Record wind power installations in 2020 have secured China’s position at the top of the global industry despite waning subsidies from Beijing.
The 52 gigawatts of new wind power added last year doubled the capacity China installed in 2019, according to a report released on Thursday by the Global Wind Energy Council, a Belgium-based international trade association.
China’s surge in installations was in part driven by 2020 being the final chance for companies to take advantage of central government subsidies and favourable prices for onshore wind farms.
The Chinese wind market exceeded the council’s forecasts by more than 70 per cent, elevating wind-generated power in China above the combined total for Europe, Africa, the Middle East and Latin America.
That surge meant that east Asia accounted for about three-fifths of global installations, up from about 50 per cent last year.
Although China accounts for about 94 per cent of installations in the region, Australia, Japan, Kazakhstan and Sri Lanka also had record years. An outlier was India, which installed the lowest level of wind capacity since 2004 owing to regulatory hurdles. North and Latin America installed 22 gigawatts, nearly 17 of which was in the US.
Liang Wanliang, a China director for GWEC, said Beijing’s policy support for renewables had led the association to revise forecasts of a significant drop in installations this year. Instead, he expected only a slight decrease in installations to a level still above 40 gigawatts.
Top-down policies requiring wind and solar be integrated into the power grid, rather than subsidy support, would probably drive greater transition to renewables, Liang said. “It’s now the grid companies which need to find a solution in order to take more renewables,” he added.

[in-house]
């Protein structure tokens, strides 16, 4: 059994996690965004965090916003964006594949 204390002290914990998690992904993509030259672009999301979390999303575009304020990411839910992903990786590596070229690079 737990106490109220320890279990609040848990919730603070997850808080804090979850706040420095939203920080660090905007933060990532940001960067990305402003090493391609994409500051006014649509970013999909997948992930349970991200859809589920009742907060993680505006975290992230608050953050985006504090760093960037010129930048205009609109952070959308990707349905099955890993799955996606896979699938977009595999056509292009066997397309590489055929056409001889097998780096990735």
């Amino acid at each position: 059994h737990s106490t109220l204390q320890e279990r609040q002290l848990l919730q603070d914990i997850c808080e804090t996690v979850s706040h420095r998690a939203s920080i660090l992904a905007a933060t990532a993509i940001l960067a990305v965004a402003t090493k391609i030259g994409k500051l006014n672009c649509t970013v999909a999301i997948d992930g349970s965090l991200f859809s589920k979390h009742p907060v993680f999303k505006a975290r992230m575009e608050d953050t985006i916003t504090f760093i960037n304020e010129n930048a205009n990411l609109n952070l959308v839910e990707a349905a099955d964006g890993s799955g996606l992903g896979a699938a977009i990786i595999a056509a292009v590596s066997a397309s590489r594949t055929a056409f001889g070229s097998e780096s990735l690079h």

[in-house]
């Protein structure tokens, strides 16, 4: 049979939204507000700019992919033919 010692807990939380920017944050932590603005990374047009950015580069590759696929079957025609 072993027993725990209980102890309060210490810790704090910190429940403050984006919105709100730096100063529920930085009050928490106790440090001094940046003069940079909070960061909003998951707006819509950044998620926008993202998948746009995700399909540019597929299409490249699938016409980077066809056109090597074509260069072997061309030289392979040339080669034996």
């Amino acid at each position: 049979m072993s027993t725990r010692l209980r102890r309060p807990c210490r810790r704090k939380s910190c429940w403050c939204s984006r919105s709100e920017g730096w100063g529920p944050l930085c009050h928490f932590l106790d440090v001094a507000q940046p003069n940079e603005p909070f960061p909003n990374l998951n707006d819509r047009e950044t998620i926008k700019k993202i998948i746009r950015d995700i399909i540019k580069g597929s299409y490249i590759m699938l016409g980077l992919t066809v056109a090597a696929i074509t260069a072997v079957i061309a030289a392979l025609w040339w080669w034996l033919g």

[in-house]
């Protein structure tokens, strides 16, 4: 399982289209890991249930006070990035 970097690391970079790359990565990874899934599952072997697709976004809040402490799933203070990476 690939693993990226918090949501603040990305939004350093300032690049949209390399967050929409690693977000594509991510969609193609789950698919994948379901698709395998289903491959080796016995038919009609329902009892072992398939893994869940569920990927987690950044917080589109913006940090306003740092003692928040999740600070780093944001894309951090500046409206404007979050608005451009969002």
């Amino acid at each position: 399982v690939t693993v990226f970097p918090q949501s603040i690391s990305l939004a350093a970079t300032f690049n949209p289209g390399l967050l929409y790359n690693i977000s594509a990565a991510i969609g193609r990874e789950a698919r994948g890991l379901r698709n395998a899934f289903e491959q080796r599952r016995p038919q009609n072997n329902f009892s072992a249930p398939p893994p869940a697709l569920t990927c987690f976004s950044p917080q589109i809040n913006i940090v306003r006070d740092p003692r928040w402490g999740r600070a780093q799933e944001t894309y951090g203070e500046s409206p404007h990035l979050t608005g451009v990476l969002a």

Xi Jinping, China’s president, on Monday told a meeting of senior Communist party officials that the economy needed a “new kind of electrical system centred around new energy”, an announcement interpreted by analysts as a signal of continued strong policy support for renewables.
After subsidies for wind and solar resulted in a deficit of Rmb250bn in China’s renewable-energy fund by the end of 2019, Beijing has pushed for sustainable power sources to compete at cost with polluting coal power, the country’s primary energy source.
Ending a reliance on coal remains China’s main obstacle to its goal of reaching peak carbon dioxide emissions by 2030 and achieving net-zero emissions by 2060, which was announced unexpectedly by Xi last September.
The announcement sparked optimism for a breakthrough in global climate negotiations but international observers are still awaiting details of how Beijing plans to overhaul its economy to embrace sustainable growth.
A much-anticipated five-year economic blueprint passed by China’s rubber-stamp parliament this month underwhelmed environmentalists who had hoped for strict curbs on coal power. China built three times more thermal plants in 2020 than the rest of the world combined.
GWEC estimates that China needs to install more than 50 gigawatts of wind power capacity per year from 2021 until 2025 and 60 gigawatts from 2026 onwards to reach its 2060 net-zero goal.